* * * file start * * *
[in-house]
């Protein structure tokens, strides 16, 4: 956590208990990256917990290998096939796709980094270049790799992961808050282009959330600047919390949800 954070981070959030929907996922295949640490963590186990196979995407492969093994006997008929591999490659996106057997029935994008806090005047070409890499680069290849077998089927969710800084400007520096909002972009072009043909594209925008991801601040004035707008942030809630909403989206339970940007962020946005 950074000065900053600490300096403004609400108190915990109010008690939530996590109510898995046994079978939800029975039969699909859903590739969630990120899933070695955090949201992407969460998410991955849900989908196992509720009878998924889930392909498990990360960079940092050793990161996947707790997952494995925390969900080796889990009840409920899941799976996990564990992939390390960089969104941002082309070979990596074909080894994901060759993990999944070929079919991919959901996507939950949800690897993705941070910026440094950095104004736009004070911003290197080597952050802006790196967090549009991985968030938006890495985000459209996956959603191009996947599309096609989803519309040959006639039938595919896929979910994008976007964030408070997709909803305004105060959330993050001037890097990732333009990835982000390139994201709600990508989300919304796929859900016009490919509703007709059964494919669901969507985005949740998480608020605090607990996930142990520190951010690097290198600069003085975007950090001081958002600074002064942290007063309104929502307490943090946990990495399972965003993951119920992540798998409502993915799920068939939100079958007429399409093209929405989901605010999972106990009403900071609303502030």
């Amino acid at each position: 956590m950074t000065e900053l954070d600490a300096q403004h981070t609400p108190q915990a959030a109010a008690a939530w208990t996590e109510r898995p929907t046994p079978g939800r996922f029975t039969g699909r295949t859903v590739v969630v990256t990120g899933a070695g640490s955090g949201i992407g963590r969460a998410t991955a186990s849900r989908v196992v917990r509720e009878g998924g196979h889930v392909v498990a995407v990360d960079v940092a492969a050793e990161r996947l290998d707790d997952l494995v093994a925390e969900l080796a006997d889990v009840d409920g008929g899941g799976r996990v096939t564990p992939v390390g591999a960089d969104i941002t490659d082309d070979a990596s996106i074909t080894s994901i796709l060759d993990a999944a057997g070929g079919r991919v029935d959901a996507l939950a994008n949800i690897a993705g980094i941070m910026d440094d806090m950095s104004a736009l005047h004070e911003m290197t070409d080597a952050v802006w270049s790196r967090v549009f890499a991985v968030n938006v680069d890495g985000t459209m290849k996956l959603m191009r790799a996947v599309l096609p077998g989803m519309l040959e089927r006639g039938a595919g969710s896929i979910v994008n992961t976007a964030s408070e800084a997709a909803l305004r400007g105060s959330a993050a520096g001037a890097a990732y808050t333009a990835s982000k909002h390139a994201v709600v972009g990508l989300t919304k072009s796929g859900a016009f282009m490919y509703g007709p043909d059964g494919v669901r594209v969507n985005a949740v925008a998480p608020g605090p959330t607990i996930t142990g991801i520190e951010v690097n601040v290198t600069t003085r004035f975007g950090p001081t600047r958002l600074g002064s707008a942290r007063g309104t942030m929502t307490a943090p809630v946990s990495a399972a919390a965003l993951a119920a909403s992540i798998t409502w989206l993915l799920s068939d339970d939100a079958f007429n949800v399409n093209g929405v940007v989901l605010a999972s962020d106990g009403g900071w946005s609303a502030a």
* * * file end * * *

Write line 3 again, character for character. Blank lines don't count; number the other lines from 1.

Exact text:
């Amino acid at each position: 956590m950074t000065e900053l954070d600490a300096q403004h981070t609400p108190q915990a959030a109010a008690a939530w208990t996590e109510r898995p929907t046994p079978g939800r996922f029975t039969g699909r295949t859903v590739v969630v990256t990120g899933a070695g640490s955090g949201i992407g963590r969460a998410t991955a186990s849900r989908v196992v917990r509720e009878g998924g196979h889930v392909v498990a995407v990360d960079v940092a492969a050793e990161r996947l290998d707790d997952l494995v093994a925390e969900l080796a006997d889990v009840d409920g008929g899941g799976r996990v096939t564990p992939v390390g591999a960089d969104i941002t490659d082309d070979a990596s996106i074909t080894s994901i796709l060759d993990a999944a057997g070929g079919r991919v029935d959901a996507l939950a994008n949800i690897a993705g980094i941070m910026d440094d806090m950095s104004a736009l005047h004070e911003m290197t070409d080597a952050v802006w270049s790196r967090v549009f890499a991985v968030n938006v680069d890495g985000t459209m290849k996956l959603m191009r790799a996947v599309l096609p077998g989803m519309l040959e089927r006639g039938a595919g969710s896929i979910v994008n992961t976007a964030s408070e800084a997709a909803l305004r400007g105060s959330a993050a520096g001037a890097a990732y808050t333009a990835s982000k909002h390139a994201v709600v972009g990508l989300t919304k072009s796929g859900a016009f282009m490919y509703g007709p043909d059964g494919v669901r594209v969507n985005a949740v925008a998480p608020g605090p959330t607990i996930t142990g991801i520190e951010v690097n601040v290198t600069t003085r004035f975007g950090p001081t600047r958002l600074g002064s707008a942290r007063g309104t942030m929502t307490a943090p809630v946990s990495a399972a919390a965003l993951a119920a909403s992540i798998t409502w989206l993915l799920s068939d339970d939100a079958f007429n949800v399409n093209g929405v940007v989901l605010a999972s962020d106990g009403g900071w946005s609303a502030a």